The events that occurred in the Ukraine during the last week of February remain murky. Did the United States and European Union put sufficient weight behind a transitional solution to the crisis that was worked out with Russian representatives present? Or did they encourage a new anti-Russian government in Kiev that ended up eliminating Russian as a second language and replacing pro-Russian governors in the Eastern Ukraine and Crimea? Could Obama, if less intent on dissing Putin, have engineered a compromise during that fateful weekend that would have prevented Russia’s invasion of Crimea? If Obama had followed TR’s principles, he would not have gone out of his way to insult Putin at the Olympics. There was some domestic political advantage to doing so (Putin is not popular and gay rights are), but there was a diplomatic price to be paid. And he would have recognized that he had limited ability to affect events in Ukraine and would have attempted at the beginning, as trouble was brewing, to mediate between the Russians and the E.U. But that’s not what he did.
On February 28, Obama warned Putin that “there will be costs” if Russia sent troops to the Ukraine. That had all the earmarks of an ultimatum, but it was delivered publicly and not backed up by credible threats. By the next day, Russian forces were spotted taking control of government buildings. The White House then raised the possibility of Iran-style sanctions against Russian banks. Secretary of State John Kerry indicated that “all options” were on the table. But as happened with Syria in August, the White House had issued threats before assembling the appropriate coalition to back them up. On March 4, Germany, the United Kingdom, and France, which had far deeper economic ties to Russia than did the United States, all indicated they would not go along with punitive sanctions against Russian banks, only with restrictions on visas for Russian officials linked to the invasion. In his attempt to pressure Putin and Russia to withdraw, Obama had come up empty again. He had not put any power behind his policies. And he may have forfeited any Russian cooperation in the Middle East.
Why at critical times has Obama conducted diplomacy in this way? Final answers will have to await the release of his papers decades hence, but a few factors come to mind. First, in these cases, Obama publicly articulated ends but ignored or slighted the development of the means to achieve them. That’s been characteristic of his governing style. Think of the failed rollout of the Affordable Care Act last fall. In domestic policy, a failure to match means to ends can lead to falling approval numbers. In foreign policy, it can lead to the perception of fecklessness, which can severely limit a country’s effectiveness.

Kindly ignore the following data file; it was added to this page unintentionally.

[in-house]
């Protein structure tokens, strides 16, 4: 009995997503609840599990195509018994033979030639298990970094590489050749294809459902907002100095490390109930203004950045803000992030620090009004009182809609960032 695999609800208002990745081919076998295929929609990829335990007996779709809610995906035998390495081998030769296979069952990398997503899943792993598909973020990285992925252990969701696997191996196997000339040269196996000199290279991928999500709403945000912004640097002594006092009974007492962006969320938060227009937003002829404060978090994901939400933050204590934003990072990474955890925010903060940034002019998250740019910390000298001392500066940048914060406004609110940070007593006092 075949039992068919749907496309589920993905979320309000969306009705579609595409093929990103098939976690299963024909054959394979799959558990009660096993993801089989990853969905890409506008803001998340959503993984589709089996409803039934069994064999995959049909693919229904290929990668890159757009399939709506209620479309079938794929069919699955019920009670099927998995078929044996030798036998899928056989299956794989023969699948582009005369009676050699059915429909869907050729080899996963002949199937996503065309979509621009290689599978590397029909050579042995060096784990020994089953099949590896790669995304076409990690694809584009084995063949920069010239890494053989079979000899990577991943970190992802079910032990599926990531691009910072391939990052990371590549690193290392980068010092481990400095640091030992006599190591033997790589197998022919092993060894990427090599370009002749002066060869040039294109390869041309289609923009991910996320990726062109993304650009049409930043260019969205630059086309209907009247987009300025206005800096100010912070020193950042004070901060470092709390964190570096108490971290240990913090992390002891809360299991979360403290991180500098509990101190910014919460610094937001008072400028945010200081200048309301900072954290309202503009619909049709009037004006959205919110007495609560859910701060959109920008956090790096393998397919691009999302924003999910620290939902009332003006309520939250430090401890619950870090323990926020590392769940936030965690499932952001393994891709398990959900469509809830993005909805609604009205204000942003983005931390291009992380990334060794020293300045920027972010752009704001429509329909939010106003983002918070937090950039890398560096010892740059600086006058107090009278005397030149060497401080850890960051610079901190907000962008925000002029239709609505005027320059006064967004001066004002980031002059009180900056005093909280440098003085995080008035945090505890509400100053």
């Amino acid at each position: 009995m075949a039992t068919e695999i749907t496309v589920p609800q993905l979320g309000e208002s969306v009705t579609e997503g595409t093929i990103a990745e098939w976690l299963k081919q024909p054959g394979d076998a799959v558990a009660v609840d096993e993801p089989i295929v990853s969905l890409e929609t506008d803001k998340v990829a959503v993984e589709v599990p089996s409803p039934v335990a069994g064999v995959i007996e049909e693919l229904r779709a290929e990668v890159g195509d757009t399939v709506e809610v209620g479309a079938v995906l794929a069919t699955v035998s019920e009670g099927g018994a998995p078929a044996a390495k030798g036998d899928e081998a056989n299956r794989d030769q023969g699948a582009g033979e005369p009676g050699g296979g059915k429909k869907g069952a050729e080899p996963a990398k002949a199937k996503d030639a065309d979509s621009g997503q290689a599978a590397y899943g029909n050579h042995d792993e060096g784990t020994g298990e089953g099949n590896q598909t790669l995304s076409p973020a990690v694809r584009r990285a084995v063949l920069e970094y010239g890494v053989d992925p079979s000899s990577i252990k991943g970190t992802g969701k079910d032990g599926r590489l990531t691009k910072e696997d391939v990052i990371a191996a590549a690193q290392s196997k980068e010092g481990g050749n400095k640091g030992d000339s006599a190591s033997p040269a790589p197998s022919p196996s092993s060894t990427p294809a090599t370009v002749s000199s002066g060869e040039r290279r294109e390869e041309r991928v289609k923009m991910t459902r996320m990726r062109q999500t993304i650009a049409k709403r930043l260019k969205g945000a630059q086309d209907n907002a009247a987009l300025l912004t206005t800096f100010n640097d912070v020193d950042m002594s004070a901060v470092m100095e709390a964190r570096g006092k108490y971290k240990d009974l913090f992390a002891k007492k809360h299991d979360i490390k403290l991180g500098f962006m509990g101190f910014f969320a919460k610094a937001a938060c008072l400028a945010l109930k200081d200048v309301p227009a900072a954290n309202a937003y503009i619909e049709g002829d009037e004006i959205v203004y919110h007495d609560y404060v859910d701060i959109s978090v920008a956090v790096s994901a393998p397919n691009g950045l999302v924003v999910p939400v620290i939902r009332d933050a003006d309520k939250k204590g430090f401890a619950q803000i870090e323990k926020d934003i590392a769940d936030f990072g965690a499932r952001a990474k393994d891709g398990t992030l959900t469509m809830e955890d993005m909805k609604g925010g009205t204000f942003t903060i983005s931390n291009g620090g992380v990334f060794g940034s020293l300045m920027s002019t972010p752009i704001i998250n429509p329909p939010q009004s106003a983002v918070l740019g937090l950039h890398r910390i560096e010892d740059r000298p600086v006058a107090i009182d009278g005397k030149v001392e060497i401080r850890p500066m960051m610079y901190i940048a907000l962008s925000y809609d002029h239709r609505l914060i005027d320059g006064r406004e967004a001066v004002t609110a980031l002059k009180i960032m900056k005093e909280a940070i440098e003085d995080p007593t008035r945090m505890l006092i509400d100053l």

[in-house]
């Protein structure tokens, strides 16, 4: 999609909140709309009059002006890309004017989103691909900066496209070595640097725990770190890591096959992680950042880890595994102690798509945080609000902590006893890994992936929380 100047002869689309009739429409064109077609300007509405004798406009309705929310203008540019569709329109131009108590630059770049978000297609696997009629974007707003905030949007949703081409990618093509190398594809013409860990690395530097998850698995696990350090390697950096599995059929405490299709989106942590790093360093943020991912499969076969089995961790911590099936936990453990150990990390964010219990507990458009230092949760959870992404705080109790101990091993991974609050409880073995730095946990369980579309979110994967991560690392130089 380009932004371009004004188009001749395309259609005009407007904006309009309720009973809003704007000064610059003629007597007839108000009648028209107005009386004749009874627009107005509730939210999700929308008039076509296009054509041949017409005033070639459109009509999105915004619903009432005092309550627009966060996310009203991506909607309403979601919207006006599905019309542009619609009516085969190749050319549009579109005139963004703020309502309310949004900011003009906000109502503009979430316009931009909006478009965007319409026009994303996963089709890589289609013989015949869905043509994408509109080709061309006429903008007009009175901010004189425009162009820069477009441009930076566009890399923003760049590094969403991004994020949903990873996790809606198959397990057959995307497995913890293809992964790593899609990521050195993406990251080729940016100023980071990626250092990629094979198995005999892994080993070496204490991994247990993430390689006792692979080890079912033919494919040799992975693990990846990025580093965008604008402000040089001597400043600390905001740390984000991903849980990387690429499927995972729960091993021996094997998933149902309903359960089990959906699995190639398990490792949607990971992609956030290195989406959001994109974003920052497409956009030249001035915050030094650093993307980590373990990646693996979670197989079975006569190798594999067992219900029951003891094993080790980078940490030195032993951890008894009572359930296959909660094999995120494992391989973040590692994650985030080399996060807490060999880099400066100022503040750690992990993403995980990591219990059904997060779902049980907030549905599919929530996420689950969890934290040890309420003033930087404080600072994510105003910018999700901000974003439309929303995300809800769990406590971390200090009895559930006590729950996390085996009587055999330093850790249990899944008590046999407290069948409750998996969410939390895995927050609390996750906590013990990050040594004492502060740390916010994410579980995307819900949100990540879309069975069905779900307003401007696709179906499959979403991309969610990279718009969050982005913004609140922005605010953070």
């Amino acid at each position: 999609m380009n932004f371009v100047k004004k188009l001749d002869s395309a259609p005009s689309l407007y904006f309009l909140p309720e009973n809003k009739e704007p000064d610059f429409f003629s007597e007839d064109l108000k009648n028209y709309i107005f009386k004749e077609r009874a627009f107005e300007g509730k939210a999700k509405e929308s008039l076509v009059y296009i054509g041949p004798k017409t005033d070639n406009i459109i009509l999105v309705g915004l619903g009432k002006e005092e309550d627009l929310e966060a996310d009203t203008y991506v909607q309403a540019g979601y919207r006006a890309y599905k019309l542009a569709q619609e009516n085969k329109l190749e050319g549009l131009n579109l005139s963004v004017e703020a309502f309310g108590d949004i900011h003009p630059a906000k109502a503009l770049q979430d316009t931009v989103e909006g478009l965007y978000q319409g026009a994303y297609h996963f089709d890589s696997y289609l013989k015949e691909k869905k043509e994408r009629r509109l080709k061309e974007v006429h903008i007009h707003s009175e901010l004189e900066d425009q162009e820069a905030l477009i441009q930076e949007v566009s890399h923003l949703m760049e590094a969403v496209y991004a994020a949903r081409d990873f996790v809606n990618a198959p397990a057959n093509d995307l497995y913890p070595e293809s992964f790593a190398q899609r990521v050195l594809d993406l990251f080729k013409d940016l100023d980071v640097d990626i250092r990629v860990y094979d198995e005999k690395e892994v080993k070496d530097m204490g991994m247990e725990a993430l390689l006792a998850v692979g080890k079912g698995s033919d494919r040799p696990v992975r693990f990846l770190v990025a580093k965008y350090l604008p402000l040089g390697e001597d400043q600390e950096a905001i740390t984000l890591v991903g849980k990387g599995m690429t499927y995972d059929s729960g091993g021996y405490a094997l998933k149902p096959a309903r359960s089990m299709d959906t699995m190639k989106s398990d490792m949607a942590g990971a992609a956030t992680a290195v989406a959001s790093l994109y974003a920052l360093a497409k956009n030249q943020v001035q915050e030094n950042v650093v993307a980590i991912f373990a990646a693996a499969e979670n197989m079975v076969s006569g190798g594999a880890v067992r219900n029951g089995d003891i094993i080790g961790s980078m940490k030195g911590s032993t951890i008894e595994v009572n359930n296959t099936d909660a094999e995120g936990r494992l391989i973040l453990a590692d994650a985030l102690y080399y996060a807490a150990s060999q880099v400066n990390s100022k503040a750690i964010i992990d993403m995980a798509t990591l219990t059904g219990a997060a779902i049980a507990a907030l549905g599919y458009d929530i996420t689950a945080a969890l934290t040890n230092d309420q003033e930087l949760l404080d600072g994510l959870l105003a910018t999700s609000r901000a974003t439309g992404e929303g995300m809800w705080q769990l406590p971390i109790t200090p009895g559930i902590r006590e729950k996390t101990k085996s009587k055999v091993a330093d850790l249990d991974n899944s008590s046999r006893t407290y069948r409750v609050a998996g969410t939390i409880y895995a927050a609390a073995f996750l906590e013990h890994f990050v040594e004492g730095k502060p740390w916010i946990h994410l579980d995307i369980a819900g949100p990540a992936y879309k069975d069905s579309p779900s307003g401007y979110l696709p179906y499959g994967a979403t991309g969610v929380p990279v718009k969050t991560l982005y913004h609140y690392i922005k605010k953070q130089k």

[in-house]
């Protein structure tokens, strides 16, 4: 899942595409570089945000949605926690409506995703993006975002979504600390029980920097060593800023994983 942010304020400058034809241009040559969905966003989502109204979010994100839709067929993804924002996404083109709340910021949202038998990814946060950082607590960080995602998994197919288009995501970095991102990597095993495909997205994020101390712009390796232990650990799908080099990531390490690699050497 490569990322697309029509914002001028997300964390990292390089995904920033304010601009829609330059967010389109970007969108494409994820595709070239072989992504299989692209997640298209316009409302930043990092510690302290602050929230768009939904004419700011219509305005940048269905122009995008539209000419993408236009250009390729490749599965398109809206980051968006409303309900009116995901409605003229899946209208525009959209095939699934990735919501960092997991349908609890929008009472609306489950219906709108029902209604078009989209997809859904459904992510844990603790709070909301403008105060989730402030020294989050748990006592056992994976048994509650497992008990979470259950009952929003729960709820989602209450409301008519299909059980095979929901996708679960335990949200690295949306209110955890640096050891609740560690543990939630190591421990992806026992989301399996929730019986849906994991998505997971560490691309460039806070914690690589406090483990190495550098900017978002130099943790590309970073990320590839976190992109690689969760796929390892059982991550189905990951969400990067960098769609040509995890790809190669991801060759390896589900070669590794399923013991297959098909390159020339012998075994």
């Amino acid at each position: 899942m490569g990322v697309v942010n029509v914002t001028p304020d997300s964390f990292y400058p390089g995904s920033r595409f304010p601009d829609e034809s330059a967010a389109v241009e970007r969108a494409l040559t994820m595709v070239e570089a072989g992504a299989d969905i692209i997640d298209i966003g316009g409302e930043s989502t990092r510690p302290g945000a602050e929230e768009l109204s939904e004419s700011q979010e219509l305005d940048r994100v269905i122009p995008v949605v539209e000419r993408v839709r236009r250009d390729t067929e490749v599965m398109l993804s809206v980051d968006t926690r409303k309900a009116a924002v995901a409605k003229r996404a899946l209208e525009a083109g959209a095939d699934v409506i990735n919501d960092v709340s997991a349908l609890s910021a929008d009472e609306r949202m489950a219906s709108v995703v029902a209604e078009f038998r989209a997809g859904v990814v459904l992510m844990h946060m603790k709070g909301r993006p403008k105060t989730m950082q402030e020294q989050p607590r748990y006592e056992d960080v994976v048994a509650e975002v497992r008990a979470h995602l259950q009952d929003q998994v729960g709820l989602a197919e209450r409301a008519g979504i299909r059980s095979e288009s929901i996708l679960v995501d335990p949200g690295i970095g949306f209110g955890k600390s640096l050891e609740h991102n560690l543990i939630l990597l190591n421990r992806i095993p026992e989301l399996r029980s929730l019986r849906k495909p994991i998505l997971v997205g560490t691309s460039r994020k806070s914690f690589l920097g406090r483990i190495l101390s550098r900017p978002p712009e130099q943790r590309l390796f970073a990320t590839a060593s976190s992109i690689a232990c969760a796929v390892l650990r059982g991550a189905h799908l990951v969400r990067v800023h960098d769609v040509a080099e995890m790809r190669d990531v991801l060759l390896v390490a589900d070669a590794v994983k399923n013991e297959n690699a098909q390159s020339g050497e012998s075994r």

Secondly, in these cases, domestic political considerations may have impinged on Obama’s foreign policy decisions. He issued his “red line” warning to Syria in the wake of Republican attacks that he was displaying weakness toward Assad. His Republican challenger Mitt Romney had accused him of a “lack of leadership” and a “policy of paralysis.” During the last month, Obama may have been responding to John McCain, Lindsay Graham and other Republicans who attacked him for showing weakness toward Putin and in the Ukraine. These critics advocated even louder speech, but they usually did not offer substantive alternatives to what Obama was doing.
Third, Obama, particularly in the case of Putin, may have fallen into the trap of personalizing his international adversaries. There is no question that some of Putin’s policies—including his support for Assad and his apparent to desire to restore the old Soviet Union—run counter to what the United States and any proponent of democracy and human rights would like to see happen. But Obama—again prodded, perhaps, by Republican critics—has inserted Putin into that pantheon of demonic foes that includes Fidel Castro, Mao Zedong, Saddam Hussein, and Mahmoud Ahmadinejad. That has obscured past areas of cooperation, and made future cooperation much less likely. Kaiser Wilhelm was no bargain either, and Theodore Roosevelt knew it. But he also knew that he had to be handled carefully, and if handled carefully, could even occasionally prove useful to the United States. Obama, and much of the rest of official Washington, forgot that lesson in dealing with Putin.
Obama and American diplomacy may still emerge unscathed from the crisis in the Ukraine. Putin, fearful of the E.U.’s and America's disfavor, may opt for an autonomous rather than annexed Crimea. Or he may annex Crimea and leave the East Ukraine alone. That will be a setback, but not necessarily the beginning of a new twilight struggle with the Russians. Putin could, however, attempt to stir up trouble in the Eastern Ukraine and to encourage a partition of the country. Here, finally, is the question for the future: Is the Obama administration preparing for that possibility by drawing up with the relevant European countries a sanctions strategy that could quietly deter Putin from moving ahead? Or will it settle again for angry declamations and denunciations?